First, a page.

Mr Murphy raises the question of the Forest Products Commission not running at a profit. This is a furphy, Mr Murphy! Few government agencies run at a financial profit. Main Roads, Police, Education, Health, Agriculture, FESA and DEC do not make a profit and nor are they designed to do so. The services they provide cannot be valued in monetary returns. The FPC is required by law to provide many environmental and research services to help better manage our forests; it is not just a collector of revenue from log sales.

As a former state MP and a qualified zoologist, it is my experience that anti-logging campaigns usually start in earnest whenever a non-Labor government is elected in WA. Of the people I know who support the Greens and are concerned about our environmental future on this planet, the overwhelming majority are genuine in their desire to see more and better management of our natural assets. Over the last 20 years, however, state Liberal and Labor governments have consistently reduced funding to conservation agencies, even as the conservation estate and the state’s population pressures increase. The simplistic solution of closing our forests to activities which look bad is the wrong one: as our forests are locked up and logging declines, so illegal timber removal, the spread of dieback and feral pigs, and the inappropriate use of fire increase.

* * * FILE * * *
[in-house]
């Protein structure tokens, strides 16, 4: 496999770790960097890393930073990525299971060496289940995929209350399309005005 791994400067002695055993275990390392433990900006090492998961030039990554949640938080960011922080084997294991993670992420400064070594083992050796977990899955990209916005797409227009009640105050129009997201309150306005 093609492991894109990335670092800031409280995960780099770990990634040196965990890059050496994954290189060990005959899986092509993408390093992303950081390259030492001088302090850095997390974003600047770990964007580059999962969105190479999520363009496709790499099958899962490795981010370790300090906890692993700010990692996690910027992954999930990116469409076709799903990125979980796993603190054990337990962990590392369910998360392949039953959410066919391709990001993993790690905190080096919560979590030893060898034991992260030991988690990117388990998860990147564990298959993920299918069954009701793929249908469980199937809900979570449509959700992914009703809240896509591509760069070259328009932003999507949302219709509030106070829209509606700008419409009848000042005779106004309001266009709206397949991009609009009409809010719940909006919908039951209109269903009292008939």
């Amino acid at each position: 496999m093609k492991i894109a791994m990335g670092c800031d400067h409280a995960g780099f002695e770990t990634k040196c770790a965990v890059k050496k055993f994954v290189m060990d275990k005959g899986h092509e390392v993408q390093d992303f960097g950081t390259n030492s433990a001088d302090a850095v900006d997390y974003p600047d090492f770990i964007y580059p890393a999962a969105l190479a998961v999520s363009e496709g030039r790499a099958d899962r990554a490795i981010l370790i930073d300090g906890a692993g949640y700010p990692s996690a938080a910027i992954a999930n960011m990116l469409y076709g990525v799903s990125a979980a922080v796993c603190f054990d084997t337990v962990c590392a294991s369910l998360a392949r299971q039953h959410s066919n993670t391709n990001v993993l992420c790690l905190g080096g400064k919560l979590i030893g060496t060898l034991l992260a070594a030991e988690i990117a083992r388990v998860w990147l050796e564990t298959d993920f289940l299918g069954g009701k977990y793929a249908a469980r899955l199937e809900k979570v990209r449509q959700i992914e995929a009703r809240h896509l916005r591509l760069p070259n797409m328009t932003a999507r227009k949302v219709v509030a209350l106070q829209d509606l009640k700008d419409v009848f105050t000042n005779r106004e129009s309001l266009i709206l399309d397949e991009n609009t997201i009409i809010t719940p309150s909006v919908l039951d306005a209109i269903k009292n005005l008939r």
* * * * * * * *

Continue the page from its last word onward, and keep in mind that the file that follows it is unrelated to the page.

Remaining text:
The goal of the anti-logging campaigners is clear: to stop logging. Should this be achieved, it will be the death of our forests as essential management actions continue to be under-funded. Future generations will not thank us when they have to pick through the bones of decaying and aging forest ecosystems to implement urgent and expensive recovery plans for most of our natural forest assets. They will be the ones paying the price for today’s emotional but grossly misguided anti-logging campaigns.

For more information, visit for Fire Note 64 from the Bushfire Cooperative Research Centre which reports that our forest ecosystems are highly resilient to appropriate fire regimes.

For a better understanding of how fires behave, CSIRO scientist Dr Phil Cheney has written an important article available at .